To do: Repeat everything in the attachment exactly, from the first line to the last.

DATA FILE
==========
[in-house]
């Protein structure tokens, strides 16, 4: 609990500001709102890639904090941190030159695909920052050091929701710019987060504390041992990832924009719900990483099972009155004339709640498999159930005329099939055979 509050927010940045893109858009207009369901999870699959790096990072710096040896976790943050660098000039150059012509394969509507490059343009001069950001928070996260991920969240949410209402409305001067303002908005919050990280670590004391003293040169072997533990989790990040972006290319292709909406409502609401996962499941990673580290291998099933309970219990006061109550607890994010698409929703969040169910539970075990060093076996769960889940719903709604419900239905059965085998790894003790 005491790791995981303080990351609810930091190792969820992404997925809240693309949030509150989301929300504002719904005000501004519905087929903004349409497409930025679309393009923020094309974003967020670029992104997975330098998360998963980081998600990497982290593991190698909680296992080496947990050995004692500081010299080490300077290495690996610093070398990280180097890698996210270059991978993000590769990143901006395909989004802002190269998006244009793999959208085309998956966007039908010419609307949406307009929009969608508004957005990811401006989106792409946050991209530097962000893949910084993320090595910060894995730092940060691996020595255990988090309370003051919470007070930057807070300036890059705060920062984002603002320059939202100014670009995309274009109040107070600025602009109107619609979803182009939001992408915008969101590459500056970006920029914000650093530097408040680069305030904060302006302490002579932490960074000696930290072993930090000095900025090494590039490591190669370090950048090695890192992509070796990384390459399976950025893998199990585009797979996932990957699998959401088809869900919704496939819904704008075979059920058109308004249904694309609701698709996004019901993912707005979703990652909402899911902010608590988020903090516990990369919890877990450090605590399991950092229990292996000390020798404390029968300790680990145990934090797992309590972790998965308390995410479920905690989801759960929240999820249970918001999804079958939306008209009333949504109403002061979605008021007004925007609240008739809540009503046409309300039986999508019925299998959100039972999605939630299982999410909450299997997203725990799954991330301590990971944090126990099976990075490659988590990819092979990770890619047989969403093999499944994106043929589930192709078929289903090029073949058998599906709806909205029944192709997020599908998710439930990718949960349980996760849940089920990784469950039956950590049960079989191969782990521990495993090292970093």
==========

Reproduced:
[in-house]
């Protein structure tokens, strides 16, 4: 609990500001709102890639904090941190030159695909920052050091929701710019987060504390041992990832924009719900990483099972009155004339709640498999159930005329099939055979 509050927010940045893109858009207009369901999870699959790096990072710096040896976790943050660098000039150059012509394969509507490059343009001069950001928070996260991920969240949410209402409305001067303002908005919050990280670590004391003293040169072997533990989790990040972006290319292709909406409502609401996962499941990673580290291998099933309970219990006061109550607890994010698409929703969040169910539970075990060093076996769960889940719903709604419900239905059965085998790894003790 005491790791995981303080990351609810930091190792969820992404997925809240693309949030509150989301929300504002719904005000501004519905087929903004349409497409930025679309393009923020094309974003967020670029992104997975330098998360998963980081998600990497982290593991190698909680296992080496947990050995004692500081010299080490300077290495690996610093070398990280180097890698996210270059991978993000590769990143901006395909989004802002190269998006244009793999959208085309998956966007039908010419609307949406307009929009969608508004957005990811401006989106792409946050991209530097962000893949910084993320090595910060894995730092940060691996020595255990988090309370003051919470007070930057807070300036890059705060920062984002603002320059939202100014670009995309274009109040107070600025602009109107619609979803182009939001992408915008969101590459500056970006920029914000650093530097408040680069305030904060302006302490002579932490960074000696930290072993930090000095900025090494590039490591190669370090950048090695890192992509070796990384390459399976950025893998199990585009797979996932990957699998959401088809869900919704496939819904704008075979059920058109308004249904694309609701698709996004019901993912707005979703990652909402899911902010608590988020903090516990990369919890877990450090605590399991950092229990292996000390020798404390029968300790680990145990934090797992309590972790998965308390995410479920905690989801759960929240999820249970918001999804079958939306008209009333949504109403002061979605008021007004925007609240008739809540009503046409309300039986999508019925299998959100039972999605939630299982999410909450299997997203725990799954991330301590990971944090126990099976990075490659988590990819092979990770890619047989969403093999499944994106043929589930192709078929289903090029073949058998599906709806909205029944192709997020599908998710439930990718949960349980996760849940089920990784469950039956950590049960079989191969782990521990495993090292970093």